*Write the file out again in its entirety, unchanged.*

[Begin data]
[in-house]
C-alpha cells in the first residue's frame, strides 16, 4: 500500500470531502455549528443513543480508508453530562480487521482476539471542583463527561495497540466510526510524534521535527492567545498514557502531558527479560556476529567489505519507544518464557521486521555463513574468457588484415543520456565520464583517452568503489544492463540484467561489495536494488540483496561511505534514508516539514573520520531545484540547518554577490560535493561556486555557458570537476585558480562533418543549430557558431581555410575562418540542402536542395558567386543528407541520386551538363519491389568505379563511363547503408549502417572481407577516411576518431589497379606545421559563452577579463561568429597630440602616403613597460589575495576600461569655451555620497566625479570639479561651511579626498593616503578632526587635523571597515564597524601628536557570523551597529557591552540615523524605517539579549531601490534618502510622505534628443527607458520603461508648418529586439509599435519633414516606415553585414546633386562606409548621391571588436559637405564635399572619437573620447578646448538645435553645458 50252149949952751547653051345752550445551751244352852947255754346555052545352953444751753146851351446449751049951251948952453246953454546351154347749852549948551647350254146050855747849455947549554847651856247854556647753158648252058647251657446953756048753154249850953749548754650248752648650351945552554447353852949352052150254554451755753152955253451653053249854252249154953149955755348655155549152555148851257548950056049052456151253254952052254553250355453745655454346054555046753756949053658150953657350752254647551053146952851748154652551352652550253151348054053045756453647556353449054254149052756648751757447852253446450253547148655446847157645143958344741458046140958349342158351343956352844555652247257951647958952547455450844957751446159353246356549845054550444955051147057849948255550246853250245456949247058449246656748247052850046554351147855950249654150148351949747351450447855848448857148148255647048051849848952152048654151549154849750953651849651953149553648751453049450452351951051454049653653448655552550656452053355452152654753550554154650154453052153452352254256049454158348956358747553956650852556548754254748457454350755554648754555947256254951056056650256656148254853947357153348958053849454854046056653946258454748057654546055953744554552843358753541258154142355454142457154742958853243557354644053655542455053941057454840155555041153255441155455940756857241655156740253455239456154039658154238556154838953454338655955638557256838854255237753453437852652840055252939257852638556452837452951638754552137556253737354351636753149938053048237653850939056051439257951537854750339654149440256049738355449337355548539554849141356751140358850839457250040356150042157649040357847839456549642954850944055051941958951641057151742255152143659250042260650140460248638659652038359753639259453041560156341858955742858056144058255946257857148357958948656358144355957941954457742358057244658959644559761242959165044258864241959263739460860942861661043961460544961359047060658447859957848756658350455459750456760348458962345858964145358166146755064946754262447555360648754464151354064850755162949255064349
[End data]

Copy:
[in-house]
C-alpha cells in the first residue's frame, strides 16, 4: 500500500470531502455549528443513543480508508453530562480487521482476539471542583463527561495497540466510526510524534521535527492567545498514557502531558527479560556476529567489505519507544518464557521486521555463513574468457588484415543520456565520464583517452568503489544492463540484467561489495536494488540483496561511505534514508516539514573520520531545484540547518554577490560535493561556486555557458570537476585558480562533418543549430557558431581555410575562418540542402536542395558567386543528407541520386551538363519491389568505379563511363547503408549502417572481407577516411576518431589497379606545421559563452577579463561568429597630440602616403613597460589575495576600461569655451555620497566625479570639479561651511579626498593616503578632526587635523571597515564597524601628536557570523551597529557591552540615523524605517539579549531601490534618502510622505534628443527607458520603461508648418529586439509599435519633414516606415553585414546633386562606409548621391571588436559637405564635399572619437573620447578646448538645435553645458 50252149949952751547653051345752550445551751244352852947255754346555052545352953444751753146851351446449751049951251948952453246953454546351154347749852549948551647350254146050855747849455947549554847651856247854556647753158648252058647251657446953756048753154249850953749548754650248752648650351945552554447353852949352052150254554451755753152955253451653053249854252249154953149955755348655155549152555148851257548950056049052456151253254952052254553250355453745655454346054555046753756949053658150953657350752254647551053146952851748154652551352652550253151348054053045756453647556353449054254149052756648751757447852253446450253547148655446847157645143958344741458046140958349342158351343956352844555652247257951647958952547455450844957751446159353246356549845054550444955051147057849948255550246853250245456949247058449246656748247052850046554351147855950249654150148351949747351450447855848448857148148255647048051849848952152048654151549154849750953651849651953149553648751453049450452351951051454049653653448655552550656452053355452152654753550554154650154453052153452352254256049454158348956358747553956650852556548754254748457454350755554648754555947256254951056056650256656148254853947357153348958053849454854046056653946258454748057654546055953744554552843358753541258154142355454142457154742958853243557354644053655542455053941057454840155555041153255441155455940756857241655156740253455239456154039658154238556154838953454338655955638557256838854255237753453437852652840055252939257852638556452837452951638754552137556253737354351636753149938053048237653850939056051439257951537854750339654149440256049738355449337355548539554849141356751140358850839457250040356150042157649040357847839456549642954850944055051941958951641057151742255152143659250042260650140460248638659652038359753639259453041560156341858955742858056144058255946257857148357958948656358144355957941954457742358057244658959644559761242959165044258864241959263739460860942861661043961460544961359047060658447859957848756658350455459750456760348458962345858964145358166146755064946754262447555360648754464151354064850755162949255064349